Police reach out to Latino community
Imagine having your house broken in to but being too scared to call the police because of your immigration status. Police say that's a major concern in the Latino community, and officials want everyone in the community to feel they are safe.
That's why police tackled the issue head on at "Mano a Mano en la Communidad," which means "Hand to Hand in the Community." This bi-lingual presentation explained and answered questions about police procedures.
"As far as the immigration status that's not something that we ask," says Officer Robert Rios of the Eugene Police Department. "As a matter of fact, it is against the law for us as police officers to ask for immigration status of any individual in the state of Oregon."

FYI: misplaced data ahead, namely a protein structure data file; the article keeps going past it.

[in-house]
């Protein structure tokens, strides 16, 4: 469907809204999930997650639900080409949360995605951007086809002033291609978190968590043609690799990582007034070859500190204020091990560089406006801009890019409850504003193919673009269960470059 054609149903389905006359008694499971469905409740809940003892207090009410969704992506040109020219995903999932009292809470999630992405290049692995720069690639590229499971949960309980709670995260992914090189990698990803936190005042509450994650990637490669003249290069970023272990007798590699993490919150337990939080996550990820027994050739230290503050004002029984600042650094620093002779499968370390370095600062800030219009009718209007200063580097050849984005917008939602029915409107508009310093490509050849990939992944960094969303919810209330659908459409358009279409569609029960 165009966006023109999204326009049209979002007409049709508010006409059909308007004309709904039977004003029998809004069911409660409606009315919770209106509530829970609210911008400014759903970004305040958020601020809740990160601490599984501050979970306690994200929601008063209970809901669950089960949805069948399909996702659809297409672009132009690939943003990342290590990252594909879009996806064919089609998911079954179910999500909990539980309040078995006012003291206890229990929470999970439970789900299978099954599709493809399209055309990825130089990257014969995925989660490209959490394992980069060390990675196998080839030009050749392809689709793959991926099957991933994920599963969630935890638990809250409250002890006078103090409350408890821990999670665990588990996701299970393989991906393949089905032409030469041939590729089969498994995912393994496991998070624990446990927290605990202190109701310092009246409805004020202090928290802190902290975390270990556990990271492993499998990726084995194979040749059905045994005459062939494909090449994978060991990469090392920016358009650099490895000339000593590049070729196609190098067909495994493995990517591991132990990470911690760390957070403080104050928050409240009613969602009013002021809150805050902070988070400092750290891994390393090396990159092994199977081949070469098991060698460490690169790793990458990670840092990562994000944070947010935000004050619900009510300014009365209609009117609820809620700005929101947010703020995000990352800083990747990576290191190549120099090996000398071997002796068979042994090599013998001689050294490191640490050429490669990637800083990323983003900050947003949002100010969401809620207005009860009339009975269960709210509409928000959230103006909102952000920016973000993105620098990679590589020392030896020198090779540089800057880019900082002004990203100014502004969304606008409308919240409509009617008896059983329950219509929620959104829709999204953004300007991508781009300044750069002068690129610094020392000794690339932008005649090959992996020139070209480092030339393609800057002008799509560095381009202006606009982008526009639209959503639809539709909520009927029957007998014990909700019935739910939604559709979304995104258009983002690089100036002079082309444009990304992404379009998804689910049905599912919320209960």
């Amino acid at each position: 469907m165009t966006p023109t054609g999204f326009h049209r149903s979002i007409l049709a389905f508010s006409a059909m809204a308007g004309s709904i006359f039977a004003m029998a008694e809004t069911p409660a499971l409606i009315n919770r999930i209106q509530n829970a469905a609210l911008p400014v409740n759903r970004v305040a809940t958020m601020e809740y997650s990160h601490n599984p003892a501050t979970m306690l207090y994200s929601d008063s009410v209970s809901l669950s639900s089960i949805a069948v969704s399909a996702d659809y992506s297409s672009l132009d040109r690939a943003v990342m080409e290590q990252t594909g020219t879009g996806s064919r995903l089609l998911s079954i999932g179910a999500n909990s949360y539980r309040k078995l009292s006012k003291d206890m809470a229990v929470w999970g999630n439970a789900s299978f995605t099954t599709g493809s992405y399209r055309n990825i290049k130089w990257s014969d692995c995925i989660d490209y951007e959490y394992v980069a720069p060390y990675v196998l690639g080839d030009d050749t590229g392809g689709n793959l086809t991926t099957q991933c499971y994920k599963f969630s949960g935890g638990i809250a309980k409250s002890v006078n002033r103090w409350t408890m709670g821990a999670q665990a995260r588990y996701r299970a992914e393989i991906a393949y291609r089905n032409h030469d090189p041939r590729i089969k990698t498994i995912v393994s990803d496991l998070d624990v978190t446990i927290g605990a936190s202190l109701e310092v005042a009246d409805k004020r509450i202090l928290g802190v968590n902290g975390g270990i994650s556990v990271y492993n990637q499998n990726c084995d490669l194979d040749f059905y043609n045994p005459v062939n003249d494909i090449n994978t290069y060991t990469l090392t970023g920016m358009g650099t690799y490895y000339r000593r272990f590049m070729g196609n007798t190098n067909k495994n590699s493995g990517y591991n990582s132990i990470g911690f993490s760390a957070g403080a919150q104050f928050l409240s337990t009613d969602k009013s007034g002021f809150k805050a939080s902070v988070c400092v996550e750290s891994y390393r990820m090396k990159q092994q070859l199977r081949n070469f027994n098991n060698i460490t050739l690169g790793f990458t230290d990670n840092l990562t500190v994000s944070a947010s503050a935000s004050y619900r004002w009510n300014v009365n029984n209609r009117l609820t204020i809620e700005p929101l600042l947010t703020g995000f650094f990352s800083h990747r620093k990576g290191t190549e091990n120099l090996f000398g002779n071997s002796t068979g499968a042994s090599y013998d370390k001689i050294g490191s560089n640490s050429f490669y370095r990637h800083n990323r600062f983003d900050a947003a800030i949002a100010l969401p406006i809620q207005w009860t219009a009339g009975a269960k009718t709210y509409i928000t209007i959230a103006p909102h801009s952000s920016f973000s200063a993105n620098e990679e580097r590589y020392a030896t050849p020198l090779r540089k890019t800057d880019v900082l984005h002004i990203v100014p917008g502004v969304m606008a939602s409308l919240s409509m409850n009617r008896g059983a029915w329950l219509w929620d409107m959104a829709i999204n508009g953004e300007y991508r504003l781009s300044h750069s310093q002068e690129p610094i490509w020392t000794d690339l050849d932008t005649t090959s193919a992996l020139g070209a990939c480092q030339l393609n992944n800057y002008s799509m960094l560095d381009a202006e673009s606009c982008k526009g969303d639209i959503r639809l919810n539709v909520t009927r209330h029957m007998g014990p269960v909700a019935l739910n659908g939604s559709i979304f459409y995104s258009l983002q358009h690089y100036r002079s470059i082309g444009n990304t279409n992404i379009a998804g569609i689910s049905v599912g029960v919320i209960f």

..."We have several officers that speak Spanish but only a few that are bilingual or bicultural."
When they say they want "everyone in the community" to feel safe keep in mind that in this context they mean "everyone of one racial group." I also think it's insulting to say that the whole "latino community" is worried about their immigration status.
And while we're at it, do you need some sort of membership card to be in this "community?" I happen to know some hispanics who are part of the "American community" or "Oregon community" but don't divide themselves up by race.
As for giving crimnials aid and comfort, you aren't making me feel any safer in the "Lane County Community" Officer Rios. And does a "bicultural" officer respect the whole child rape culture of Mexico?